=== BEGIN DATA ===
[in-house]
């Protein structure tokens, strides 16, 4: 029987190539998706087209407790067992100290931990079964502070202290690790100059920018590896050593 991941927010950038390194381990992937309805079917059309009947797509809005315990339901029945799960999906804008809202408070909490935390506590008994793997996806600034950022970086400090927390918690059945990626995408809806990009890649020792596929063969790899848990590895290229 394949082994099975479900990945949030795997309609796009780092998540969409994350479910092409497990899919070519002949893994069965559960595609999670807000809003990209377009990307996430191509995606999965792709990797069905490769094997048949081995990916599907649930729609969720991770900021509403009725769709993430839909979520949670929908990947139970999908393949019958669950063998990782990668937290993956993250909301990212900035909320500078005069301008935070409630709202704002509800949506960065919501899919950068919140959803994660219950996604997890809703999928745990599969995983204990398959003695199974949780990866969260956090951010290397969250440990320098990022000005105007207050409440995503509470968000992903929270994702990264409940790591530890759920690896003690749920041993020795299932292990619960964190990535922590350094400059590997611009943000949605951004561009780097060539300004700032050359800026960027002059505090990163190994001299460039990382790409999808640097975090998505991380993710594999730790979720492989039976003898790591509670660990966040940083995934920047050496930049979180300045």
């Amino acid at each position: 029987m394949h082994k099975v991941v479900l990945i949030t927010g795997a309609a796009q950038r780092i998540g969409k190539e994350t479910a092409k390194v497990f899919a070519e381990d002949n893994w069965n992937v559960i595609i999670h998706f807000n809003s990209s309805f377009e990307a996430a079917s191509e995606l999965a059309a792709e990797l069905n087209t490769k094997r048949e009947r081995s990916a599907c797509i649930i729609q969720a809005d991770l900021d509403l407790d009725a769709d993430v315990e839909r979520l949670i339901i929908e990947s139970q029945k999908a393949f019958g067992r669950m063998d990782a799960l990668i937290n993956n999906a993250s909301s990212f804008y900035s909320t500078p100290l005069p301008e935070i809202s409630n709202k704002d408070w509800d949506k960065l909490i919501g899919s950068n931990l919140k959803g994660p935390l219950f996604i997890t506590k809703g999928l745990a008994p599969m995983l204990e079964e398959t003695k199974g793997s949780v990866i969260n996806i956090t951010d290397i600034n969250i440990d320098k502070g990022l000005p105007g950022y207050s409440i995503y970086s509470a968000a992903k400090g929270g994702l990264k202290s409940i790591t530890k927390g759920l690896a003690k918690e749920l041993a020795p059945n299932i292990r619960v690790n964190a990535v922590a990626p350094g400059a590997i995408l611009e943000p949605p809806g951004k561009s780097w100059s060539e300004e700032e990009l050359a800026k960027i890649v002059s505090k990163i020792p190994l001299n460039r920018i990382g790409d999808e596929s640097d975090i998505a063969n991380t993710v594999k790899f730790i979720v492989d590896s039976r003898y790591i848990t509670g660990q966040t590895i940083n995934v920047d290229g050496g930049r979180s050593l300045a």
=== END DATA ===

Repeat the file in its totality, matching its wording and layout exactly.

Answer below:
[in-house]
């Protein structure tokens, strides 16, 4: 029987190539998706087209407790067992100290931990079964502070202290690790100059920018590896050593 991941927010950038390194381990992937309805079917059309009947797509809005315990339901029945799960999906804008809202408070909490935390506590008994793997996806600034950022970086400090927390918690059945990626995408809806990009890649020792596929063969790899848990590895290229 394949082994099975479900990945949030795997309609796009780092998540969409994350479910092409497990899919070519002949893994069965559960595609999670807000809003990209377009990307996430191509995606999965792709990797069905490769094997048949081995990916599907649930729609969720991770900021509403009725769709993430839909979520949670929908990947139970999908393949019958669950063998990782990668937290993956993250909301990212900035909320500078005069301008935070409630709202704002509800949506960065919501899919950068919140959803994660219950996604997890809703999928745990599969995983204990398959003695199974949780990866969260956090951010290397969250440990320098990022000005105007207050409440995503509470968000992903929270994702990264409940790591530890759920690896003690749920041993020795299932292990619960964190990535922590350094400059590997611009943000949605951004561009780097060539300004700032050359800026960027002059505090990163190994001299460039990382790409999808640097975090998505991380993710594999730790979720492989039976003898790591509670660990966040940083995934920047050496930049979180300045």
């Amino acid at each position: 029987m394949h082994k099975v991941v479900l990945i949030t927010g795997a309609a796009q950038r780092i998540g969409k190539e994350t479910a092409k390194v497990f899919a070519e381990d002949n893994w069965n992937v559960i595609i999670h998706f807000n809003s990209s309805f377009e990307a996430a079917s191509e995606l999965a059309a792709e990797l069905n087209t490769k094997r048949e009947r081995s990916a599907c797509i649930i729609q969720a809005d991770l900021d509403l407790d009725a769709d993430v315990e839909r979520l949670i339901i929908e990947s139970q029945k999908a393949f019958g067992r669950m063998d990782a799960l990668i937290n993956n999906a993250s909301s990212f804008y900035s909320t500078p100290l005069p301008e935070i809202s409630n709202k704002d408070w509800d949506k960065l909490i919501g899919s950068n931990l919140k959803g994660p935390l219950f996604i997890t506590k809703g999928l745990a008994p599969m995983l204990e079964e398959t003695k199974g793997s949780v990866i969260n996806i956090t951010d290397i600034n969250i440990d320098k502070g990022l000005p105007g950022y207050s409440i995503y970086s509470a968000a992903k400090g929270g994702l990264k202290s409940i790591t530890k927390g759920l690896a003690k918690e749920l041993a020795p059945n299932i292990r619960v690790n964190a990535v922590a990626p350094g400059a590997i995408l611009e943000p949605p809806g951004k561009s780097w100059s060539e300004e700032e990009l050359a800026k960027i890649v002059s505090k990163i020792p190994l001299n460039r920018i990382g790409d999808e596929s640097d975090i998505a063969n991380t993710v594999k790899f730790i979720v492989d590896s039976r003898y790591i848990t509670g660990q966040t590895i940083n995934v920047d290229g050496g930049r979180s050593l300045a």